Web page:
A more successful version of this dynamic under Struber could even be seen in New York in the early stretches of 2021. In those spring months in which the Red Bulls gathered a decent amount of momentum before an injury crisis derailed the season, the team’s attack saw a strike duo of Klimala and the now-departed Fabio Gomes make diagonal runs wide that often left the ball in space for midfielders — most frequently Cristian Cásseres and Caden Clark but occasionally wingbacks like Andrew Gutman and Kyle Duncan — to sweep into the net. Even outside of Struber’s particular approach, the Red Bull style as seen in New York – most notably in the goalscoring of Bradley Wright-Phillips – is one that relies on inside-out attacking play in which wide breakouts are cut back in front of the goalmouth.
But in recent months under Struber, such plays are not coming to fruition. Even going back to 2021 Struber has defended his strikers against critics by pointing out that his tactics require players at all positions to contribute goals. He has elaborated on his diagnosis in recent weeks by arguing that his team is not showing enough intensity in getting numbers into the box. The team’s late goal on the road against New England earlier this month was a perfect example of the havoc that can be created by Struber’s inside-out attacking approach when Cristian Casseres’s energetic run forced Revolution defenders to turn Ashley Fletcher’s cross into their own net. But on Saturday night, several plays in which Fletcher and Klimala peeled out wide with the ball were met with a lack of eligible receivers in the space left behind. The 20 shots registered by the Red Bulls were rarely clear chances with a forward played into open space, but more forced attempts — medium-range John Tolkin blasts, Omir Fernandez touch-and-turns that aren’t quite quick enough, awkward flash rebounds that Klimala can’t get his head on top of in time.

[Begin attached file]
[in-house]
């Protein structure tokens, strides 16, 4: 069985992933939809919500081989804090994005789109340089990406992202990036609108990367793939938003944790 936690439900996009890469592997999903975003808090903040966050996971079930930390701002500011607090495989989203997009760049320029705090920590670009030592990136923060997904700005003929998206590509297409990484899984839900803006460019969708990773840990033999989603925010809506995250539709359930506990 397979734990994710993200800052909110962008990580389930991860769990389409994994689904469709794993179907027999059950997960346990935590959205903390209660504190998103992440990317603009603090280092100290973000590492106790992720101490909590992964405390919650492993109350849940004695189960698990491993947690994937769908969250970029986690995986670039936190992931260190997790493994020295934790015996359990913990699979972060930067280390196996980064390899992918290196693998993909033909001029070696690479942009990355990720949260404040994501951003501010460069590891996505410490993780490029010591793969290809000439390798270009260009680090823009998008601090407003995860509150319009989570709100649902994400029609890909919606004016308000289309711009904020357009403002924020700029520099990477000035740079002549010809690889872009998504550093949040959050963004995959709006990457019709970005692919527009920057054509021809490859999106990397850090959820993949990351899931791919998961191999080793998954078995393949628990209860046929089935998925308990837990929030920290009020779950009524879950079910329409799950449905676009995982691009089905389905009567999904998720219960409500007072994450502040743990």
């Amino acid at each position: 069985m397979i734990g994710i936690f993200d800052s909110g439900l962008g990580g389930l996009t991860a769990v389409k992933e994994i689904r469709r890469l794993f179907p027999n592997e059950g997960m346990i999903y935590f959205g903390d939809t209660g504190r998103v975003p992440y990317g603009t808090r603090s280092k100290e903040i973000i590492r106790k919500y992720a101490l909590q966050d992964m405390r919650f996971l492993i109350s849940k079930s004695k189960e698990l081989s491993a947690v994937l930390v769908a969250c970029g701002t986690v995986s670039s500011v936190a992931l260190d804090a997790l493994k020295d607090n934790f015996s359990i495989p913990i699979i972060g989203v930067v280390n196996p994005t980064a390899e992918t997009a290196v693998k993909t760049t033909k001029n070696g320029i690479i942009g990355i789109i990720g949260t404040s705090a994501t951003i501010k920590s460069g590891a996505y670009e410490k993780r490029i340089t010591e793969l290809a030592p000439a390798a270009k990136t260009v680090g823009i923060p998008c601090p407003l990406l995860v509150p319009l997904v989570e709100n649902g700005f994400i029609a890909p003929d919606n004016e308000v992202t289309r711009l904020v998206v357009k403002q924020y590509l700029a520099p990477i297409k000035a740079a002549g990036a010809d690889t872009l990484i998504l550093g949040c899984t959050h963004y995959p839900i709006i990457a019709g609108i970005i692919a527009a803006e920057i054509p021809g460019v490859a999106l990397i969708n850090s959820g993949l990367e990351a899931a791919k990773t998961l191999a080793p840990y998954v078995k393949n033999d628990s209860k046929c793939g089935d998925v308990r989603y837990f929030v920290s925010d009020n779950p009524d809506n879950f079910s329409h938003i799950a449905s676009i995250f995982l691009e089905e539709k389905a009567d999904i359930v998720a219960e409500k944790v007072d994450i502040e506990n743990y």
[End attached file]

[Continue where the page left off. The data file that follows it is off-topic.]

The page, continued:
If there’s one area where Struber can be criticized for a material contribution to his team’s inability to score, it’s been his frequent chopping and changing of the lineup in recent weeks. The fluidity of the team’s positional structure has been most visible in the frequent yo-yoing of Lewis Morgan between wingback and attacking midfield roles, but practically every player in the front half of the team has switched roles week-to-week and within games and even halves. Struber appears focused on adjusting his personnel and formation to each opponent week-by-week, and a lack of chemistry and clarity in on-field roles is beginning to linger beyond the period that can be attributed to early season rust. Though the aforementioned improvement in possession play is allowing the Red Bulls to control games and mitigate danger better than in the past, a lack of chemistry kills the speed and momentum of ball circulation and leaves many spells of possession concluded with an aimless cross into traffic.
Struber nevertheless has an excuse for such charges in that his team is still in assembly mode, particularly in attack. Brazilian designated player Luquinhas finally went a full 90 minutes for the first time in MLS against Dallas on Saturday in a game where Ashley Fletcher made his first start in New York. Caden Clark, so frequently the dagger that pierced teams under siege from Struber’s press in 2021, has been struggling for fitness after a late preseason loan acquisition and injury at youth national team camp. Not even mentioned in this season’s story thus far is the injury recovery of Wikelman Carmona, the Venezuelan teenager who showed promising flashes through the difficult stretches of last year. The team’s perfect road form and continued sturdy defensive structure has given Struber wriggle room to take his time and top off the construction of his team with the right attacking equation.
But judging from the smattering of boos that rang out in Harrison after the Montreal and Dallas results, such room will shrink as the season goes on.